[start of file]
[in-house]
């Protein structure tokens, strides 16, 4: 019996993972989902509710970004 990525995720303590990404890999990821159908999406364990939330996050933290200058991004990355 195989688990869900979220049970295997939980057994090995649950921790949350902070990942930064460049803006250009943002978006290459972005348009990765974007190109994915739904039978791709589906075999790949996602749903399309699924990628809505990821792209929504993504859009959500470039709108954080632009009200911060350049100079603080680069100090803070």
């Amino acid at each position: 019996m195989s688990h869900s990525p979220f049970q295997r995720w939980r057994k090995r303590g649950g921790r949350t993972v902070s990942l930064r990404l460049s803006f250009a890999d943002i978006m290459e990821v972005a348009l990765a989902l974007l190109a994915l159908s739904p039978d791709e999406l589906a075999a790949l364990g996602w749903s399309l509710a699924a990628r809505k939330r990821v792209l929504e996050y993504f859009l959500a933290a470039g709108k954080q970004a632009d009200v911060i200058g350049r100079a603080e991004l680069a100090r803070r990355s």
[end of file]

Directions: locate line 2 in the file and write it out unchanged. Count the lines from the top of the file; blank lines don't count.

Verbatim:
């Protein structure tokens, strides 16, 4: 019996993972989902509710970004 990525995720303590990404890999990821159908999406364990939330996050933290200058991004990355 195989688990869900979220049970295997939980057994090995649950921790949350902070990942930064460049803006250009943002978006290459972005348009990765974007190109994915739904039978791709589906075999790949996602749903399309699924990628809505990821792209929504993504859009959500470039709108954080632009009200911060350049100079603080680069100090803070």